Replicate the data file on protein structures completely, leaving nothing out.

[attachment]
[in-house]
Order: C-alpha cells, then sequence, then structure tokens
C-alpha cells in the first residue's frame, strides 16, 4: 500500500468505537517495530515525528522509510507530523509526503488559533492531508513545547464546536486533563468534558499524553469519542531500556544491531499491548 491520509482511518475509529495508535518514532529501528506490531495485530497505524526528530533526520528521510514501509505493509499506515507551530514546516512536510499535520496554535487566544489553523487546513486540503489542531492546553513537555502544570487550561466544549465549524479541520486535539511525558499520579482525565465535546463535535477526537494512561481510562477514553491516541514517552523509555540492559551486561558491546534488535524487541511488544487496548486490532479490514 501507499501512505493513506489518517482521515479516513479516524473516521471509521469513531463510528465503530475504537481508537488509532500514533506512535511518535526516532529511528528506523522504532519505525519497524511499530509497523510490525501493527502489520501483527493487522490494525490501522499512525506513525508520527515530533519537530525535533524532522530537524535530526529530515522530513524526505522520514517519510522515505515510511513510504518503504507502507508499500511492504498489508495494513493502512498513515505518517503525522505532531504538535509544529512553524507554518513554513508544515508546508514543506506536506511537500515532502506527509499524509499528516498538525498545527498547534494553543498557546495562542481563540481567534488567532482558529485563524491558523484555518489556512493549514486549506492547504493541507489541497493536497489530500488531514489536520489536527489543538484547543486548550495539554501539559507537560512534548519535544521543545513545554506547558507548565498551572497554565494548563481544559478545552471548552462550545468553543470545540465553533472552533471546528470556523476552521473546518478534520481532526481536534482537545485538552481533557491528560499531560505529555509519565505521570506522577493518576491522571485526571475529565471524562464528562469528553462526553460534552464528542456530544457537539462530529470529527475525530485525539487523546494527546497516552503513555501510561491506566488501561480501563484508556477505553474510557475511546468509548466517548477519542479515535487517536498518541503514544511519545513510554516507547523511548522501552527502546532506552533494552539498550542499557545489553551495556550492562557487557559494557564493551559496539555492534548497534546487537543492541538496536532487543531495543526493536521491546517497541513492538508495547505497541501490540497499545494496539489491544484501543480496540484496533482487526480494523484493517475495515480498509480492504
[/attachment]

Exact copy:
[in-house]
Order: C-alpha cells, then sequence, then structure tokens
C-alpha cells in the first residue's frame, strides 16, 4: 500500500468505537517495530515525528522509510507530523509526503488559533492531508513545547464546536486533563468534558499524553469519542531500556544491531499491548 491520509482511518475509529495508535518514532529501528506490531495485530497505524526528530533526520528521510514501509505493509499506515507551530514546516512536510499535520496554535487566544489553523487546513486540503489542531492546553513537555502544570487550561466544549465549524479541520486535539511525558499520579482525565465535546463535535477526537494512561481510562477514553491516541514517552523509555540492559551486561558491546534488535524487541511488544487496548486490532479490514 501507499501512505493513506489518517482521515479516513479516524473516521471509521469513531463510528465503530475504537481508537488509532500514533506512535511518535526516532529511528528506523522504532519505525519497524511499530509497523510490525501493527502489520501483527493487522490494525490501522499512525506513525508520527515530533519537530525535533524532522530537524535530526529530515522530513524526505522520514517519510522515505515510511513510504518503504507502507508499500511492504498489508495494513493502512498513515505518517503525522505532531504538535509544529512553524507554518513554513508544515508546508514543506506536506511537500515532502506527509499524509499528516498538525498545527498547534494553543498557546495562542481563540481567534488567532482558529485563524491558523484555518489556512493549514486549506492547504493541507489541497493536497489530500488531514489536520489536527489543538484547543486548550495539554501539559507537560512534548519535544521543545513545554506547558507548565498551572497554565494548563481544559478545552471548552462550545468553543470545540465553533472552533471546528470556523476552521473546518478534520481532526481536534482537545485538552481533557491528560499531560505529555509519565505521570506522577493518576491522571485526571475529565471524562464528562469528553462526553460534552464528542456530544457537539462530529470529527475525530485525539487523546494527546497516552503513555501510561491506566488501561480501563484508556477505553474510557475511546468509548466517548477519542479515535487517536498518541503514544511519545513510554516507547523511548522501552527502546532506552533494552539498550542499557545489553551495556550492562557487557559494557564493551559496539555492534548497534546487537543492541538496536532487543531495543526493536521491546517497541513492538508495547505497541501490540497499545494496539489491544484501543480496540484496533482487526480494523484493517475495515480498509480492504